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Office of the Press Secretary

For Immediate Release December 3, 1993




The 1993 holiday season is an ideal time to ask ourselves what more can be done to prevent drunk and drugged driving -- one of our Nation's most serious public health and safety problems. Each year, thousands of Americans are killed or seriously injured because of drunk and drugged drivers. During this National Drunk and Drugged Driving Prevention Month, I ask each citizen to work actively to help improve the safety of our roads and highways by pledging not to drink and drive. In addition, we must be alert to the risks of the road and make a special effort to ensure that others do the same.

As in past years, citizens across the country are participating in programs and activities to focus public attention on the prevention of driving under the influence of mind-altering substances. Public officials at all levels are sponsoring anti-drunk and anti-drugged driving legislation, appointing special task forces, and issuing proclamations; law enforcement agencies are increasing enforcement efforts; public and private organizations are holding safety campaigns, including candlelight vigils in memory of those killed due to driving catastrophes caused by drunk and drugged drivers. Just as important, citizens are sponsoring volunteer programs to provide rides home from holiday parties. These are just some of the things that each of us can do to help in the fight against drunk and drugged driving.

Despite some encouraging results in recent years from many community-based efforts to curtail drunk and drugged driving, 45 percent of all fatal motor vehicle accidents in 1992 were alcohol-related, and about 80 percent of these involved a legally intoxicated driver or pedestrian. For 1992, that meant that alcohol was a factor in approximately 17,700 traffic deaths. Drunk driving remains our number one highway safety problem, requiring comprehensive State and local actions to reduce and prevent these unnecessary tragedies. Reductions in alcohol-related accidents will also be powerful medicine in the Nation's attempts to lower health care costs. Just reducing the percentage of alcohol-related fatalities from 45 to 43 percent of total annual traffic fatalities -- and related injuries by a proportionate amount -- would save 1,200 lives.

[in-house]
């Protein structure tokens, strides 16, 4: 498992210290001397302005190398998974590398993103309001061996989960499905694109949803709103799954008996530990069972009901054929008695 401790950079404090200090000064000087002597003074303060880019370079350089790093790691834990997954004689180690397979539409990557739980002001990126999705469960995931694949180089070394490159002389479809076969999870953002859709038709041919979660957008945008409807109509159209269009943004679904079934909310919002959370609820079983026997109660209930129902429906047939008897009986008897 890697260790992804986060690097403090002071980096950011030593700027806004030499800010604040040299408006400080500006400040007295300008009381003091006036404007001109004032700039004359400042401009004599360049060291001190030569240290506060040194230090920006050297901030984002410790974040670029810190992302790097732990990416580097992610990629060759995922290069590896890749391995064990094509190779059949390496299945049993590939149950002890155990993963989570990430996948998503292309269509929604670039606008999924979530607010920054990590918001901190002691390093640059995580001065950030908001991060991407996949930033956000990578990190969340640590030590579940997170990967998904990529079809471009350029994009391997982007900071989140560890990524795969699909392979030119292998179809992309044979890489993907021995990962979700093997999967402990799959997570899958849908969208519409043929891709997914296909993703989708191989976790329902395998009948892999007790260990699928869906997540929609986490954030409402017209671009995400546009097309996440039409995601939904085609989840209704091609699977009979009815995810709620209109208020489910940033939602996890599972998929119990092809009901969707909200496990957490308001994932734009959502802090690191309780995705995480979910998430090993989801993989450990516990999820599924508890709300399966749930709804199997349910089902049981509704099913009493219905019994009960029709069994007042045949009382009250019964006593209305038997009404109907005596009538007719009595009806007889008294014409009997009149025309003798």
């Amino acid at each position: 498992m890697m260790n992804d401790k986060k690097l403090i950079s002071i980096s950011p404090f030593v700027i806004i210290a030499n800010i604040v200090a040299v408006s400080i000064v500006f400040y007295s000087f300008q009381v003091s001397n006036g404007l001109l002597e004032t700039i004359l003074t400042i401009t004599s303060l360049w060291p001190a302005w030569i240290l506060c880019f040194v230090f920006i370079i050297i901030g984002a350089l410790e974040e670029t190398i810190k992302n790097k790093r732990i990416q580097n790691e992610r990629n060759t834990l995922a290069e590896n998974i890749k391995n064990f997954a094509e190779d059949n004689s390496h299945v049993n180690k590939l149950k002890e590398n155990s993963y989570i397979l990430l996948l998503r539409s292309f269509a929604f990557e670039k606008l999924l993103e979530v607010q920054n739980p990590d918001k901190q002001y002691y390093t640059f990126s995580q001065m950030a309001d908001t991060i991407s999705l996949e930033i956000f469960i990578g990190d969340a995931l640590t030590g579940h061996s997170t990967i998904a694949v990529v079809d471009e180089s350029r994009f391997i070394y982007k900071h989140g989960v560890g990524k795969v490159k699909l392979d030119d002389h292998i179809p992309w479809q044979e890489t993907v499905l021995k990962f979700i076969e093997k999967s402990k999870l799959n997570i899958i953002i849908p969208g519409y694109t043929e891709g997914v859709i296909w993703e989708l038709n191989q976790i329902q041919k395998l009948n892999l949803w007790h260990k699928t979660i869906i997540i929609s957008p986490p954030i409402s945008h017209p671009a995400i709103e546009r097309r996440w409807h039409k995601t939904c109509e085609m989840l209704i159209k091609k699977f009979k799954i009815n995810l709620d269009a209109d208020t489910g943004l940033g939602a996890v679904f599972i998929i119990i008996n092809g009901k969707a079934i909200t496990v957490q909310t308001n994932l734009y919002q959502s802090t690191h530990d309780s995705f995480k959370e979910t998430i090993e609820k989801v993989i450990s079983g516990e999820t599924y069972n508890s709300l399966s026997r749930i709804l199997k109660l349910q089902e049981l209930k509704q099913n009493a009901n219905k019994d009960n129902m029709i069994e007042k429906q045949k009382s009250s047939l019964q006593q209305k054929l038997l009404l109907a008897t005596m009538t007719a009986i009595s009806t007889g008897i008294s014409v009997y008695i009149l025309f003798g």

Each of us can help prevent drunk and drugged drivers from exacting their terrible toll in lives, suffering, and related health care costs by refusing to tolerate drunk and drugged driving in our community, by insisting that local police aggressively enforce anti-drunk and anti-drugged driving laws, and by encouraging other citizens to become involved in these activities.



We also need to realize that the combination of legal or illegal drugs and alcohol is especially hazardous and contributes to loss of control, loss of judgment, and certainly, loss of the ability to safely navigate a vehicle.

In order to promote more citizen involvement in prevention efforts and in order to increase awareness of the seriousness of the threat to our lives and safety, the Congress, by Senate Joint Resolution 122, has designated the month of December 1993 as "National Drunk and Drugged Driving Prevention Month" and has authorized and requested the President to issue a proclamation in observance of this month.

NOW, THEREFORE, I, WILLIAM J. CLINTON, President of the United States of America, do hereby proclaim December 1993 as National Drunk and Drugged Driving Prevention Month. I ask all Americans to reaffirm their commitment to make drunk and drugged driving unacceptable and to take steps to intervene when necessary to stop anyone impaired by alcohol or drugs from getting behind the wheel. I also call upon public officials at all levels and interested citizens and groups to observe this month with appropriate ceremonies, programs, and activities as an expression of their commitment to educate and stop would-be drunk and drugged drivers in their communities.

IN WITNESS WHEREOF, I have hereunto set my hand this third day of December, in the year of our Lord nineteen hundred and ninety-three, and of the Independence of the United States of America the two hundred and eighteenth.


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